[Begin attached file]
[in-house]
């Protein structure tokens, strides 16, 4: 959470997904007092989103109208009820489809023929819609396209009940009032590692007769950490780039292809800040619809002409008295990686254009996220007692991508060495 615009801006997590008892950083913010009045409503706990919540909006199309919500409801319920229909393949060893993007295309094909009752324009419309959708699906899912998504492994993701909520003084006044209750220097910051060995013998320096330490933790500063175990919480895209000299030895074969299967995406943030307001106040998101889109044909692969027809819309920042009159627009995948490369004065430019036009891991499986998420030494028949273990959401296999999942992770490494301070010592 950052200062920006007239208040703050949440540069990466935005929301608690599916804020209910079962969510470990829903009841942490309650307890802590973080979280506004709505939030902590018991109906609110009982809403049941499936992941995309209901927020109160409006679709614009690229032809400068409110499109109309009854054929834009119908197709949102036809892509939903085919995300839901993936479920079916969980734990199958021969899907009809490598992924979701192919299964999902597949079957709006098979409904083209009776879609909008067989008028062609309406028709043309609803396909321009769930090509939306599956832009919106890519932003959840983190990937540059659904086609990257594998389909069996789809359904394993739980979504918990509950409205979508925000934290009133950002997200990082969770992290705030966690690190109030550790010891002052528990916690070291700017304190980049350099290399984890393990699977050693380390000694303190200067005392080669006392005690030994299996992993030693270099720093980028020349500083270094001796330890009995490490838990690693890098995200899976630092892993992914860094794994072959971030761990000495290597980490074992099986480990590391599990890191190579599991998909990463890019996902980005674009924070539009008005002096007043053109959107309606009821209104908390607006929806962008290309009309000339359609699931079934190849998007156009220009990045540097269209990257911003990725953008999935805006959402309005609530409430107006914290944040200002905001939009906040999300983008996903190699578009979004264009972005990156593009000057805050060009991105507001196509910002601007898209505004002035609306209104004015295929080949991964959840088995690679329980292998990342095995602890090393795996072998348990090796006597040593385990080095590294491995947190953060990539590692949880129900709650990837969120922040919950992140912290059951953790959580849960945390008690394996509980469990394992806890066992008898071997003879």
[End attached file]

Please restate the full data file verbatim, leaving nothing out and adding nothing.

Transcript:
[in-house]
């Protein structure tokens, strides 16, 4: 959470997904007092989103109208009820489809023929819609396209009940009032590692007769950490780039292809800040619809002409008295990686254009996220007692991508060495 615009801006997590008892950083913010009045409503706990919540909006199309919500409801319920229909393949060893993007295309094909009752324009419309959708699906899912998504492994993701909520003084006044209750220097910051060995013998320096330490933790500063175990919480895209000299030895074969299967995406943030307001106040998101889109044909692969027809819309920042009159627009995948490369004065430019036009891991499986998420030494028949273990959401296999999942992770490494301070010592 950052200062920006007239208040703050949440540069990466935005929301608690599916804020209910079962969510470990829903009841942490309650307890802590973080979280506004709505939030902590018991109906609110009982809403049941499936992941995309209901927020109160409006679709614009690229032809400068409110499109109309009854054929834009119908197709949102036809892509939903085919995300839901993936479920079916969980734990199958021969899907009809490598992924979701192919299964999902597949079957709006098979409904083209009776879609909008067989008028062609309406028709043309609803396909321009769930090509939306599956832009919106890519932003959840983190990937540059659904086609990257594998389909069996789809359904394993739980979504918990509950409205979508925000934290009133950002997200990082969770992290705030966690690190109030550790010891002052528990916690070291700017304190980049350099290399984890393990699977050693380390000694303190200067005392080669006392005690030994299996992993030693270099720093980028020349500083270094001796330890009995490490838990690693890098995200899976630092892993992914860094794994072959971030761990000495290597980490074992099986480990590391599990890191190579599991998909990463890019996902980005674009924070539009008005002096007043053109959107309606009821209104908390607006929806962008290309009309000339359609699931079934190849998007156009220009990045540097269209990257911003990725953008999935805006959402309005609530409430107006914290944040200002905001939009906040999300983008996903190699578009979004264009972005990156593009000057805050060009991105507001196509910002601007898209505004002035609306209104004015295929080949991964959840088995690679329980292998990342095995602890090393795996072998348990090796006597040593385990080095590294491995947190953060990539590692949880129900709650990837969120922040919950992140912290059951953790959580849960945390008690394996509980469990394992806890066992008898071997003879």